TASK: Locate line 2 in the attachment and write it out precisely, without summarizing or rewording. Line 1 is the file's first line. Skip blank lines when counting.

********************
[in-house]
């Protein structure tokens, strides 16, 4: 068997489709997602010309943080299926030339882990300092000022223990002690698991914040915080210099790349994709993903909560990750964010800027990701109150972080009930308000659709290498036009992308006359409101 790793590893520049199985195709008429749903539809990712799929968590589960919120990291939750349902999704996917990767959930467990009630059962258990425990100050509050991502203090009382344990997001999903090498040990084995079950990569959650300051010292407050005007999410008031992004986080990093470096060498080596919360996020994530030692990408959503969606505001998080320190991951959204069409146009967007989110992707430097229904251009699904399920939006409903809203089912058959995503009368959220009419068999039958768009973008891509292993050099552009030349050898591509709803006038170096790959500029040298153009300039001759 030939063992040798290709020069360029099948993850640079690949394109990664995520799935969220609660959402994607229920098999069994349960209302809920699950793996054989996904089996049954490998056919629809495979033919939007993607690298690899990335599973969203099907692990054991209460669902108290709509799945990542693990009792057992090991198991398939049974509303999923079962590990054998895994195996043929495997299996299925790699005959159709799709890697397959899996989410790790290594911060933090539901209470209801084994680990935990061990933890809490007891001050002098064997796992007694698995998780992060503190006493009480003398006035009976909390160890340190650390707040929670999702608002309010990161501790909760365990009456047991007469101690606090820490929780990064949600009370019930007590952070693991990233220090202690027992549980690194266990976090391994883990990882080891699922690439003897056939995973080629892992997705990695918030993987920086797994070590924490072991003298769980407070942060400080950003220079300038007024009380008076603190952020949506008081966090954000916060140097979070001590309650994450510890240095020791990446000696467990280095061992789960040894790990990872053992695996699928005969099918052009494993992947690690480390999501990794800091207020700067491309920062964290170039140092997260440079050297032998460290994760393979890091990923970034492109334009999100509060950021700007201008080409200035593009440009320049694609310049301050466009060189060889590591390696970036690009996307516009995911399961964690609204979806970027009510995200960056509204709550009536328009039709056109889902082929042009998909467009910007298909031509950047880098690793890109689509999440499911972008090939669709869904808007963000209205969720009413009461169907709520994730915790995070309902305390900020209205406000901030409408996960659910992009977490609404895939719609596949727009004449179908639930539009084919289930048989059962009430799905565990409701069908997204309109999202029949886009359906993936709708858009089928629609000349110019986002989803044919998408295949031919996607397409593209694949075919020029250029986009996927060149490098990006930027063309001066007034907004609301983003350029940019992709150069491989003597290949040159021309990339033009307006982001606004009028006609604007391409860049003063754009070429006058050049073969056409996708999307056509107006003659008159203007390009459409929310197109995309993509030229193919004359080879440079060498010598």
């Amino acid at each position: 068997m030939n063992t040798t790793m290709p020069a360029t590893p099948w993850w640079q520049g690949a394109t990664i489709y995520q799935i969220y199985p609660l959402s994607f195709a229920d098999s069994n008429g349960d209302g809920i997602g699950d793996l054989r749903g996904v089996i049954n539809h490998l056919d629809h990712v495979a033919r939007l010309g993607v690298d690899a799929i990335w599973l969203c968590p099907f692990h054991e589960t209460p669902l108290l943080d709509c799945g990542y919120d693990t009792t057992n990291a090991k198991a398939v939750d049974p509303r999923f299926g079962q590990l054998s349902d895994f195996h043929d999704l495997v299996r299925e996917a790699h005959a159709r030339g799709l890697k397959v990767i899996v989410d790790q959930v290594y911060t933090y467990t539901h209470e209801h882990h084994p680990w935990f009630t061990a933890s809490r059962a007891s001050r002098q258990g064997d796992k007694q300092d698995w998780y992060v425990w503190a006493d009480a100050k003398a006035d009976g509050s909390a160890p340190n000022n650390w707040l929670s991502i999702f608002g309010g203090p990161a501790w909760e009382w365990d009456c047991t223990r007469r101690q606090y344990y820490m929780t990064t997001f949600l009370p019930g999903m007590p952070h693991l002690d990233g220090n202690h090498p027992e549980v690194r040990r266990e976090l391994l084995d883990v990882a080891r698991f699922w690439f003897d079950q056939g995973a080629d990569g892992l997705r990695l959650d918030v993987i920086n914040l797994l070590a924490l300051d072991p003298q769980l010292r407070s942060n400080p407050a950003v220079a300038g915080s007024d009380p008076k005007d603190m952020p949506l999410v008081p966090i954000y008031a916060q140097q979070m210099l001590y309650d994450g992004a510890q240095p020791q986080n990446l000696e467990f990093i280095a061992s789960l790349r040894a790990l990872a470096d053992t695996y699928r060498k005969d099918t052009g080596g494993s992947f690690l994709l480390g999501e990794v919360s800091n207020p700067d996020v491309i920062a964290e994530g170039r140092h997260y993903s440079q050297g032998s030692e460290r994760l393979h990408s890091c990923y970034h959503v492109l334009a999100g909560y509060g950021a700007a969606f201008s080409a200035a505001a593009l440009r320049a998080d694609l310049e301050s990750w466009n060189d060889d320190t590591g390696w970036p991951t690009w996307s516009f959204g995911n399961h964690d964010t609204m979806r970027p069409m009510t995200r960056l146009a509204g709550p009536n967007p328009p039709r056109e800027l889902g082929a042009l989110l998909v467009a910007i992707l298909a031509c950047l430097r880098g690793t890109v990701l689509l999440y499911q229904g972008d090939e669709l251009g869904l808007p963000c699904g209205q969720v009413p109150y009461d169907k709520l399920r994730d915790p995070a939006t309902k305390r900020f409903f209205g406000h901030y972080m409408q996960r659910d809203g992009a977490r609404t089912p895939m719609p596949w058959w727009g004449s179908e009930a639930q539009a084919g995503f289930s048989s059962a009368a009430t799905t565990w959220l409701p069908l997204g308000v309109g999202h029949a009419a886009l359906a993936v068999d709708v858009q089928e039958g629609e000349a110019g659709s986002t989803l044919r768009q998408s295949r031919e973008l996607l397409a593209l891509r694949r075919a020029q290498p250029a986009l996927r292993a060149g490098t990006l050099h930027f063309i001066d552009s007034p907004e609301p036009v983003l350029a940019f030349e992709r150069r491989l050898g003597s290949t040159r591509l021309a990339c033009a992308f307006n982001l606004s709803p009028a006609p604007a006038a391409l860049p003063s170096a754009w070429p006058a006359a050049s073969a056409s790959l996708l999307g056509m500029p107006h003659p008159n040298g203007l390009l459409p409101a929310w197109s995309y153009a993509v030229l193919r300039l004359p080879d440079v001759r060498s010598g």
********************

């Protein structure tokens, strides 16, 4: 068997489709997602010309943080299926030339882990300092000022223990002690698991914040915080210099790349994709993903909560990750964010800027990701109150972080009930308000659709290498036009992308006359409101 790793590893520049199985195709008429749903539809990712799929968590589960919120990291939750349902999704996917990767959930467990009630059962258990425990100050509050991502203090009382344990997001999903090498040990084995079950990569959650300051010292407050005007999410008031992004986080990093470096060498080596919360996020994530030692990408959503969606505001998080320190991951959204069409146009967007989110992707430097229904251009699904399920939006409903809203089912058959995503009368959220009419068999039958768009973008891509292993050099552009030349050898591509709803006038170096790959500029040298153009300039001759 030939063992040798290709020069360029099948993850640079690949394109990664995520799935969220609660959402994607229920098999069994349960209302809920699950793996054989996904089996049954490998056919629809495979033919939007993607690298690899990335599973969203099907692990054991209460669902108290709509799945990542693990009792057992090991198991398939049974509303999923079962590990054998895994195996043929495997299996299925790699005959159709799709890697397959899996989410790790290594911060933090539901209470209801084994680990935990061990933890809490007891001050002098064997796992007694698995998780992060503190006493009480003398006035009976909390160890340190650390707040929670999702608002309010990161501790909760365990009456047991007469101690606090820490929780990064949600009370019930007590952070693991990233220090202690027992549980690194266990976090391994883990990882080891699922690439003897056939995973080629892992997705990695918030993987920086797994070590924490072991003298769980407070942060400080950003220079300038007024009380008076603190952020949506008081966090954000916060140097979070001590309650994450510890240095020791990446000696467990280095061992789960040894790990990872053992695996699928005969099918052009494993992947690690480390999501990794800091207020700067491309920062964290170039140092997260440079050297032998460290994760393979890091990923970034492109334009999100509060950021700007201008080409200035593009440009320049694609310049301050466009060189060889590591390696970036690009996307516009995911399961964690609204979806970027009510995200960056509204709550009536328009039709056109889902082929042009998909467009910007298909031509950047880098690793890109689509999440499911972008090939669709869904808007963000209205969720009413009461169907709520994730915790995070309902305390900020209205406000901030409408996960659910992009977490609404895939719609596949727009004449179908639930539009084919289930048989059962009430799905565990409701069908997204309109999202029949886009359906993936709708858009089928629609000349110019986002989803044919998408295949031919996607397409593209694949075919020029250029986009996927060149490098990006930027063309001066007034907004609301983003350029940019992709150069491989003597290949040159021309990339033009307006982001606004009028006609604007391409860049003063754009070429006058050049073969056409996708999307056509107006003659008159203007390009459409929310197109995309993509030229193919004359080879440079060498010598």